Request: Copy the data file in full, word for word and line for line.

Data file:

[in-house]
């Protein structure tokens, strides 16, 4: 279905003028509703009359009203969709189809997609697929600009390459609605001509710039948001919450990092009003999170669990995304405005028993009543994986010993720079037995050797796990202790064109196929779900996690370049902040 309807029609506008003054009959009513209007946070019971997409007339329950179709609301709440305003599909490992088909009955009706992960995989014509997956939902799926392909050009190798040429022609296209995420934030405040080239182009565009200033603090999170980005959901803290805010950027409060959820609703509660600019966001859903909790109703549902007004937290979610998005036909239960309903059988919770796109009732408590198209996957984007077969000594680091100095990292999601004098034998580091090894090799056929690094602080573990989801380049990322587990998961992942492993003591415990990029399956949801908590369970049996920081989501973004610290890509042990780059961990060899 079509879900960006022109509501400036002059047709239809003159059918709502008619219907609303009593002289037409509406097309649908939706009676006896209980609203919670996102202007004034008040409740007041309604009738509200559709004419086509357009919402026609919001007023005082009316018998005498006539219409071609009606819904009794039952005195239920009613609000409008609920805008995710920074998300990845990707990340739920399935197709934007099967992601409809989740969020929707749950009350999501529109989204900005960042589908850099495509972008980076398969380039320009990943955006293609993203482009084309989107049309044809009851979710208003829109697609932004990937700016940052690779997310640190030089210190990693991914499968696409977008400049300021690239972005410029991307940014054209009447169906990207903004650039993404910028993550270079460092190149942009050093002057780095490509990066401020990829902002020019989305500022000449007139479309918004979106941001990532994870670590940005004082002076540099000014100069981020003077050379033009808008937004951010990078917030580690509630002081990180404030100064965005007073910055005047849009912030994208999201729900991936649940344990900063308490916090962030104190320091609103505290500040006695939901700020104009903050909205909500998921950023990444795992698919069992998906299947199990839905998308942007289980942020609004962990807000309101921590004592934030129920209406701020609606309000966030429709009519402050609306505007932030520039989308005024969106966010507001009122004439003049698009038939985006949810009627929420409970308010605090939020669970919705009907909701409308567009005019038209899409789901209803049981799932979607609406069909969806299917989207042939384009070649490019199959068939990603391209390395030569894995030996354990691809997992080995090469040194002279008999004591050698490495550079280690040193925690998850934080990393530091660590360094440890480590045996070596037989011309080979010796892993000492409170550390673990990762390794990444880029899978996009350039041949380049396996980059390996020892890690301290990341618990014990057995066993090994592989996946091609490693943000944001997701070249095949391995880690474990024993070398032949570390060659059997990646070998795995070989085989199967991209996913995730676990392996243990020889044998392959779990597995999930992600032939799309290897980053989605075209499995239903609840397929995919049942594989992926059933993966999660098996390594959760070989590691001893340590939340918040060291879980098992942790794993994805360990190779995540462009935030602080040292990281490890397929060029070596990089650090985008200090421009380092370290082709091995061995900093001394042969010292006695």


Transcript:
[in-house]
């Protein structure tokens, strides 16, 4: 279905003028509703009359009203969709189809997609697929600009390459609605001509710039948001919450990092009003999170669990995304405005028993009543994986010993720079037995050797796990202790064109196929779900996690370049902040 309807029609506008003054009959009513209007946070019971997409007339329950179709609301709440305003599909490992088909009955009706992960995989014509997956939902799926392909050009190798040429022609296209995420934030405040080239182009565009200033603090999170980005959901803290805010950027409060959820609703509660600019966001859903909790109703549902007004937290979610998005036909239960309903059988919770796109009732408590198209996957984007077969000594680091100095990292999601004098034998580091090894090799056929690094602080573990989801380049990322587990998961992942492993003591415990990029399956949801908590369970049996920081989501973004610290890509042990780059961990060899 079509879900960006022109509501400036002059047709239809003159059918709502008619219907609303009593002289037409509406097309649908939706009676006896209980609203919670996102202007004034008040409740007041309604009738509200559709004419086509357009919402026609919001007023005082009316018998005498006539219409071609009606819904009794039952005195239920009613609000409008609920805008995710920074998300990845990707990340739920399935197709934007099967992601409809989740969020929707749950009350999501529109989204900005960042589908850099495509972008980076398969380039320009990943955006293609993203482009084309989107049309044809009851979710208003829109697609932004990937700016940052690779997310640190030089210190990693991914499968696409977008400049300021690239972005410029991307940014054209009447169906990207903004650039993404910028993550270079460092190149942009050093002057780095490509990066401020990829902002020019989305500022000449007139479309918004979106941001990532994870670590940005004082002076540099000014100069981020003077050379033009808008937004951010990078917030580690509630002081990180404030100064965005007073910055005047849009912030994208999201729900991936649940344990900063308490916090962030104190320091609103505290500040006695939901700020104009903050909205909500998921950023990444795992698919069992998906299947199990839905998308942007289980942020609004962990807000309101921590004592934030129920209406701020609606309000966030429709009519402050609306505007932030520039989308005024969106966010507001009122004439003049698009038939985006949810009627929420409970308010605090939020669970919705009907909701409308567009005019038209899409789901209803049981799932979607609406069909969806299917989207042939384009070649490019199959068939990603391209390395030569894995030996354990691809997992080995090469040194002279008999004591050698490495550079280690040193925690998850934080990393530091660590360094440890480590045996070596037989011309080979010796892993000492409170550390673990990762390794990444880029899978996009350039041949380049396996980059390996020892890690301290990341618990014990057995066993090994592989996946091609490693943000944001997701070249095949391995880690474990024993070398032949570390060659059997990646070998795995070989085989199967991209996913995730676990392996243990020889044998392959779990597995999930992600032939799309290897980053989605075209499995239903609840397929995919049942594989992926059933993966999660098996390594959760070989590691001893340590939340918040060291879980098992942790794993994805360990190779995540462009935030602080040292990281490890397929060029070596990089650090985008200090421009380092370290082709091995061995900093001394042969010292006695």